"We uphold the German purity laws – it's barley, water, hops and yeast," he says. "But from that point forward what we do with those ingredients is a radical departure from how the traditional brewing process takes place. If you come into our facility, you'll see fermentors, you'll see a mash tun, you'll see a brew kettle, but you'll also see some equipment that looks like some sci-fi movie, and that's where our very specialized technology allows us to do what we do."
Of course, a packet of 100-proof beer concentrate isn't actually a beer until it's fizzing and foaming in your glass, something that doesn't happen without water and carbonation. For that, Tatera and his team developed a portable carbonator in the form of a plastic water bottle. In fact, Pat's Backcountry Beverages actually launched the carbonation system, along with soda concentrates, about a year ago in an effort to help fund the brewing equipment that pumps out the beer concentrate.
Pat's Carbonator contains a specialized compartment for its Eco2Activator powder, a mix of potassium bicarbonate and citric acid, which creates the CO2 bubbles you know and love from traditional sodas and beers. With a little priming and shaking, the liquid inside transforms from flat to bubbly.
I witnessed the process firsthand, watching it transform a packet of 49 percent alcohol "beer syrup" and water into a pint of 5 percent beer in just a few minutes. I wanted to love the beer, because of how much potential ultra-portable beer has, but the "Pale Rail" that Pat's crew kindly mixed up for me fell a bit short of the "equivalent [of] most microbrews on the market" that Pat's advertises. Its flavor was thinner than a typical pale ale, and, perhaps it was because I watched it being added to water, but it did have a sort of "beer flavored sparkling water" character that couldn't compete with the full flavor of a traditional pale ale.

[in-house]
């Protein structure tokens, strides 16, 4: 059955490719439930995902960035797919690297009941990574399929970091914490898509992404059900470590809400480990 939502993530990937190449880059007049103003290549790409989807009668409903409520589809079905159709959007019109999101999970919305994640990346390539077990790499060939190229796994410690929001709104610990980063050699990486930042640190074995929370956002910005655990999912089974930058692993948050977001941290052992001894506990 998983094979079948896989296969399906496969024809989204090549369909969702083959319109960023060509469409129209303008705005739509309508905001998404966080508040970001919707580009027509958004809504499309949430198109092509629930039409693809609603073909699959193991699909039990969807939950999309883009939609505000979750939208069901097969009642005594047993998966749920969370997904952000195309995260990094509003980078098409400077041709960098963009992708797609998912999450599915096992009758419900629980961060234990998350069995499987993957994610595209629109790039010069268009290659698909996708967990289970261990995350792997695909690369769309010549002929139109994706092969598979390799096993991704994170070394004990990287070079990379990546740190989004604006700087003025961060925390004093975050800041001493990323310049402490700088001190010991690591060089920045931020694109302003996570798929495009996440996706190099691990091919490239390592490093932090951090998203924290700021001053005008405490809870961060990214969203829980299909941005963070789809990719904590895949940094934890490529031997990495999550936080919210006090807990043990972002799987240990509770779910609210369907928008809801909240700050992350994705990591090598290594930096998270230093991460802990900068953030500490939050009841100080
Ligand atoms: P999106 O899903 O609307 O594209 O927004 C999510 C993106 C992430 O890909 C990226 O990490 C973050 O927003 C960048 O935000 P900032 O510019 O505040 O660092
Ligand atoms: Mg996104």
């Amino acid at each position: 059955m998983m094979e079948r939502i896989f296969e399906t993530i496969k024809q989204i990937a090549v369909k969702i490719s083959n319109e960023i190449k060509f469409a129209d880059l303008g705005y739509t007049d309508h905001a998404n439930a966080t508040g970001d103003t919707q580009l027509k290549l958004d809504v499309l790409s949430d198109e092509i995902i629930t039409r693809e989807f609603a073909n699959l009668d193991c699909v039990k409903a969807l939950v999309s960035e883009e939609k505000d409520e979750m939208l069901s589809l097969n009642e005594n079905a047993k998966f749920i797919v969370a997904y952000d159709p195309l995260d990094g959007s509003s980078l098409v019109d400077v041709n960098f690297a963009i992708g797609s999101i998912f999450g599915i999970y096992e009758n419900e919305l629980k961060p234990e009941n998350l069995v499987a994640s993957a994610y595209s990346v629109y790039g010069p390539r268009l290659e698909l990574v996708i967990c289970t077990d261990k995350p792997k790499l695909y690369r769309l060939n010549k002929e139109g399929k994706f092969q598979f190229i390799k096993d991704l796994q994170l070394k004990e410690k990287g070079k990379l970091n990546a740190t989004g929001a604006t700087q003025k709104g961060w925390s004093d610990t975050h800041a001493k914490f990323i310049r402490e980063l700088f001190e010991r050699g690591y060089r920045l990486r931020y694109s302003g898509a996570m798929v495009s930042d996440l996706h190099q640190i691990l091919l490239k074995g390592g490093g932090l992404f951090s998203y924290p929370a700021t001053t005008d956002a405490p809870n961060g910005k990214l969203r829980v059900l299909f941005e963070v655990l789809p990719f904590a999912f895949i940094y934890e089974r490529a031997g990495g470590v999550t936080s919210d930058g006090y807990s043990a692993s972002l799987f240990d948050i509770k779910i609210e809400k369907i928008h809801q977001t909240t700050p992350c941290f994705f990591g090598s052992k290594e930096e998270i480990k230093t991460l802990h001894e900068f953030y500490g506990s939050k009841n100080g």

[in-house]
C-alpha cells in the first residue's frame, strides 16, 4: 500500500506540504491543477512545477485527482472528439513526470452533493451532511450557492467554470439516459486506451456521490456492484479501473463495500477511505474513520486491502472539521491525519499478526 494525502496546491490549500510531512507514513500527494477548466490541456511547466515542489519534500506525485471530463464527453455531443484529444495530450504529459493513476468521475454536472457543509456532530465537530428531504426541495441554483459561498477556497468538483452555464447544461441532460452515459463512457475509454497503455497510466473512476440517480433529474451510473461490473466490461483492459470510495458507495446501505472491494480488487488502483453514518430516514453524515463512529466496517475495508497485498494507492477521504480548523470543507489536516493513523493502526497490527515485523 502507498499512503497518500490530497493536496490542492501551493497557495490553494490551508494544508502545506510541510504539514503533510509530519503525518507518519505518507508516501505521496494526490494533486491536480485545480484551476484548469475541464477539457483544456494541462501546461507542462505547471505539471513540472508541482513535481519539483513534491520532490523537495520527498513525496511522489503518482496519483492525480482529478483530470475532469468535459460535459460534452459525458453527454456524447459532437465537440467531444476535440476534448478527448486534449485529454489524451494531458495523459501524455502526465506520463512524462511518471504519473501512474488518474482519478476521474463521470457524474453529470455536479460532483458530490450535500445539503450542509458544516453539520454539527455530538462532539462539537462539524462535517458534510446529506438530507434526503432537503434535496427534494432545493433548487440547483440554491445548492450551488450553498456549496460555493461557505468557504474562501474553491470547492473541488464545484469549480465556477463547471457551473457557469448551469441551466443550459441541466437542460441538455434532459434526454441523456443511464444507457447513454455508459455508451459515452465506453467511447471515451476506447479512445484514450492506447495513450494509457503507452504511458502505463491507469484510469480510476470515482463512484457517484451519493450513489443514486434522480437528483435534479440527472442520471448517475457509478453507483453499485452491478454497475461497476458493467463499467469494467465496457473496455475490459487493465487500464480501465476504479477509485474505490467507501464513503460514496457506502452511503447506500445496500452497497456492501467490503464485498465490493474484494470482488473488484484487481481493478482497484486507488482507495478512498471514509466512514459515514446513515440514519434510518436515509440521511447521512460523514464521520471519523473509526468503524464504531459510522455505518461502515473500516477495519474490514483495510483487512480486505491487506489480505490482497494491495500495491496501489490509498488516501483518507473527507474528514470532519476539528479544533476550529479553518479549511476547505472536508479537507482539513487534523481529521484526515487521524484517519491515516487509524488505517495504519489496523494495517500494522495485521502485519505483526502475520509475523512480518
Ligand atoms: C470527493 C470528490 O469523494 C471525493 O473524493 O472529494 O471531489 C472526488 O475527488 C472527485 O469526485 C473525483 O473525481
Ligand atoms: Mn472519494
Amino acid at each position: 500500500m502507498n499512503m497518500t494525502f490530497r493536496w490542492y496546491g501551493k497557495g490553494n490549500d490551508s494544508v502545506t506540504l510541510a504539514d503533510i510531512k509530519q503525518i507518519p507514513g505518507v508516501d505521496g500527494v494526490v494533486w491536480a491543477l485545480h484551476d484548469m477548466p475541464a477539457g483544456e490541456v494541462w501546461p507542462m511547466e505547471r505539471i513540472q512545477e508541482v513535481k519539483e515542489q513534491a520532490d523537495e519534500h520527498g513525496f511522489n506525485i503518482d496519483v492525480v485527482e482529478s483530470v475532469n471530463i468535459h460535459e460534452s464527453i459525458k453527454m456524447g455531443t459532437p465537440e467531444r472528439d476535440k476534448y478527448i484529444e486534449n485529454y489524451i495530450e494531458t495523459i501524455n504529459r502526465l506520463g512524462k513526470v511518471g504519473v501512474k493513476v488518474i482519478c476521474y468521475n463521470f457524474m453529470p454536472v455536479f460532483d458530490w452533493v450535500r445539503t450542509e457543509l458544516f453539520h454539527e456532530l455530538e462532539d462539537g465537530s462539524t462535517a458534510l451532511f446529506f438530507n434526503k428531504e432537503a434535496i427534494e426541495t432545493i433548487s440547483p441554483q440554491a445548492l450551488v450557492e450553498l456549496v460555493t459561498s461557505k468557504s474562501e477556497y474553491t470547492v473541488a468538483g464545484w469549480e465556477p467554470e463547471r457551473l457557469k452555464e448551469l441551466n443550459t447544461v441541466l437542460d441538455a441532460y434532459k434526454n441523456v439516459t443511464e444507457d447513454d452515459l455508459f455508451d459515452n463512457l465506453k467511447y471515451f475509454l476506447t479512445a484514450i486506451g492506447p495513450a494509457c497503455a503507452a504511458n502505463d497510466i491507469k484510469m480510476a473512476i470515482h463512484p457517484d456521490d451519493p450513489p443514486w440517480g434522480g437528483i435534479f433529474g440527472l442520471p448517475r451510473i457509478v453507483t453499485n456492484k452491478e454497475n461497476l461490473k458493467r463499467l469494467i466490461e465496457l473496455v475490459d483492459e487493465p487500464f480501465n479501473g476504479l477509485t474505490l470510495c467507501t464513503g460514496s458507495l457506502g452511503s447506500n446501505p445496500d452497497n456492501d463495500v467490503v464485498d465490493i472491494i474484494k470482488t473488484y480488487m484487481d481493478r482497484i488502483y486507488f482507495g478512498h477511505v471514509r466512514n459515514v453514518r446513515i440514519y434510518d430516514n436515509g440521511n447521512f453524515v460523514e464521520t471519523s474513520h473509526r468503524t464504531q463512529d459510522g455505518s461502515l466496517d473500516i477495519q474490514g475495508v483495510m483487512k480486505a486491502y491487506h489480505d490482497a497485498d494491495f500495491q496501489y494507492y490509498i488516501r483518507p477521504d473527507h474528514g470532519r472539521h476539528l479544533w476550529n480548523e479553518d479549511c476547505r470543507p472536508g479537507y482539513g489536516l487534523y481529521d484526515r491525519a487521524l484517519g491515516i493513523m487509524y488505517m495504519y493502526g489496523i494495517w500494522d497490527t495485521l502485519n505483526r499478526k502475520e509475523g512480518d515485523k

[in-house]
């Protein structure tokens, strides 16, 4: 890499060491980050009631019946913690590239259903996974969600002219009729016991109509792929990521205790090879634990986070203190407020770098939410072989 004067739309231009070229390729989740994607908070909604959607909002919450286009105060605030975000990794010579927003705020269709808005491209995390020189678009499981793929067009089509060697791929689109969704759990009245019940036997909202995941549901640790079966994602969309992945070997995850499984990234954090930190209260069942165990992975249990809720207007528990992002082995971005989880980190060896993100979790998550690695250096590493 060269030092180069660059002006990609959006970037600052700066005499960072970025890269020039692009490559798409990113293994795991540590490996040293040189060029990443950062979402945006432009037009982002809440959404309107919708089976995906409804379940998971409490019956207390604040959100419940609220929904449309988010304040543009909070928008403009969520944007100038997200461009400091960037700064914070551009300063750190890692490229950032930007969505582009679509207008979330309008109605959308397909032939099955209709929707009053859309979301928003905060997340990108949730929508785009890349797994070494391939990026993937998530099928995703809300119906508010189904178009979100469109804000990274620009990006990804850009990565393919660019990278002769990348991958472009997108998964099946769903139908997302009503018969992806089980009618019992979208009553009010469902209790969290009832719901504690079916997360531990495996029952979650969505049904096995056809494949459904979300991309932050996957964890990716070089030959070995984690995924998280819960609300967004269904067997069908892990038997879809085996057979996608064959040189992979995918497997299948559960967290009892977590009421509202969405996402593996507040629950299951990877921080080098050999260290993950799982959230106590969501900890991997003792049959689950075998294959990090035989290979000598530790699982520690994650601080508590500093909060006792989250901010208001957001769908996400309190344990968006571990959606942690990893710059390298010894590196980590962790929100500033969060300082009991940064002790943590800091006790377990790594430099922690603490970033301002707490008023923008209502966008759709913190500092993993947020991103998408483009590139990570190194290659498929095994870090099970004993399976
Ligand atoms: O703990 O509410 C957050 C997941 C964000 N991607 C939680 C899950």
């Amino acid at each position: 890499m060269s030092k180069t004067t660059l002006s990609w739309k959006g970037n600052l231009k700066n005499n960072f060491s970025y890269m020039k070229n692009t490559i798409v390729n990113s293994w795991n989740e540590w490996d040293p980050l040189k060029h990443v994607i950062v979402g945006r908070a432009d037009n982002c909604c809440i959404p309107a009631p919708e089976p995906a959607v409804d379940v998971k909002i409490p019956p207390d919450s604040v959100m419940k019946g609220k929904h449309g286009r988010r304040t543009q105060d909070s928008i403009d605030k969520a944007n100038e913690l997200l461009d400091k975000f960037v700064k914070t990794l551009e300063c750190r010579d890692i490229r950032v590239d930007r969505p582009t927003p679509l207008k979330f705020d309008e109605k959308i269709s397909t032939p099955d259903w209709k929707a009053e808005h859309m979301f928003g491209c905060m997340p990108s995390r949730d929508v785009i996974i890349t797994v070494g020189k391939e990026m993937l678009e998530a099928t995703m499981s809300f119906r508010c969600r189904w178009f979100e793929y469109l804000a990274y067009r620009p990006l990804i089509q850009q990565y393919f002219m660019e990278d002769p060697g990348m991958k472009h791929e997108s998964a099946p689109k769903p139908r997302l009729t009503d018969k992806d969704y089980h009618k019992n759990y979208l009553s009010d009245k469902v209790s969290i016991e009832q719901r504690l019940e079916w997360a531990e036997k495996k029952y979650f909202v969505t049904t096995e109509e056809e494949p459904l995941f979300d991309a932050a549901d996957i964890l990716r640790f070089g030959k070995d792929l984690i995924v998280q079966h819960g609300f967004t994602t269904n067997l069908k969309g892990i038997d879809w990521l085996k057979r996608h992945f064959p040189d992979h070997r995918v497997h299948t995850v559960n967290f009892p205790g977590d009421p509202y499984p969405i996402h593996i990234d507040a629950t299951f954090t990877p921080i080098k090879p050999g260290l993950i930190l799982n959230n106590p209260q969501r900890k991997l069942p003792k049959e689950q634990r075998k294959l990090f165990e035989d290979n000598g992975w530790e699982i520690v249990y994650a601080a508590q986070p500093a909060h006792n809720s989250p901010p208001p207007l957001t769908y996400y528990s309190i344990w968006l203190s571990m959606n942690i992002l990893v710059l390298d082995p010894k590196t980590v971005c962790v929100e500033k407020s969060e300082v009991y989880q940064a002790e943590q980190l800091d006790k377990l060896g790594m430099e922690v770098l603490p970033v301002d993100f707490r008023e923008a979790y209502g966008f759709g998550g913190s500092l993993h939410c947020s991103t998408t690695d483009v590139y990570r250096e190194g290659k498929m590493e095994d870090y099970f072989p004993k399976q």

That said, the Pale Rail was better tasting than a lot of lighter, less flavorful beers on the market, and it packs an alcohol content that's quite typical of other beers. Considering that you'd traditionally not be drinking beer at all in the types of situations that Pat's system was designed for, it beats the heck out of the alternative. Buyers could also presumably play with the taste and character by varying the amounts of water and carbonation, something I wasn't able to try because supplies were quite limited at the demo I attended.
When applied to Tatera's original scenario, the idea is that you can easily carry the Carbonator (which doubles as a regular water bottle) and as many small packets of beer as you want, something you wouldn't even consider doing with traditional bottles or cans. It would be difficult to carry the quarts, liters or gallons of water necessary to create those beers, not to mention the additional quarts, liters or gallons necessary to re-hydrate you the next morning, but the system should work well in areas where you can collect and purify water on the trip.